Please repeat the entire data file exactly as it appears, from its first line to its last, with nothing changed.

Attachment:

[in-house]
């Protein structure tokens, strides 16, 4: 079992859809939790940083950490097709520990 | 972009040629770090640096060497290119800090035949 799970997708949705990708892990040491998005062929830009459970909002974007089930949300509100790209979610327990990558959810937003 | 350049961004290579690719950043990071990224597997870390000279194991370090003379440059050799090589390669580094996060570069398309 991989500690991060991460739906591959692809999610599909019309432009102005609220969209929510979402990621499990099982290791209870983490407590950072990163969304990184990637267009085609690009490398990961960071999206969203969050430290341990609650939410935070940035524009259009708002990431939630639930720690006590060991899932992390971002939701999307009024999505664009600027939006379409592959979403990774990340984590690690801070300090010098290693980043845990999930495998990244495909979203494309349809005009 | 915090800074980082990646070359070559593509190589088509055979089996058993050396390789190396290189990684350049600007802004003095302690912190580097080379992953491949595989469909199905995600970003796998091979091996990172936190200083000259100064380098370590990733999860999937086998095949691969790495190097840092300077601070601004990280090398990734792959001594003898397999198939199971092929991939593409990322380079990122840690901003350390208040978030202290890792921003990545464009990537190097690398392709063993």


[in-house]
């Protein structure tokens, strides 16, 4: 079992859809939790940083950490097709520990 | 972009040629770090640096060497290119800090035949 799970997708949705990708892990040491998005062929830009459970909002974007089930949300509100790209979610327990990558959810937003 | 350049961004290579690719950043990071990224597997870390000279194991370090003379440059050799090589390669580094996060570069398309 991989500690991060991460739906591959692809999610599909019309432009102005609220969209929510979402990621499990099982290791209870983490407590950072990163969304990184990637267009085609690009490398990961960071999206969203969050430290341990609650939410935070940035524009259009708002990431939630639930720690006590060991899932992390971002939701999307009024999505664009600027939006379409592959979403990774990340984590690690801070300090010098290693980043845990999930495998990244495909979203494309349809005009 | 915090800074980082990646070359070559593509190589088509055979089996058993050396390789190396290189990684350049600007802004003095302690912190580097080379992953491949595989469909199905995600970003796998091979091996990172936190200083000259100064380098370590990733999860999937086998095949691969790495190097840092300077601070601004990280090398990734792959001594003898397999198939199971092929991939593409990322380079990122840690901003350390208040978030202290890792921003990545464009990537190097690398392709063993």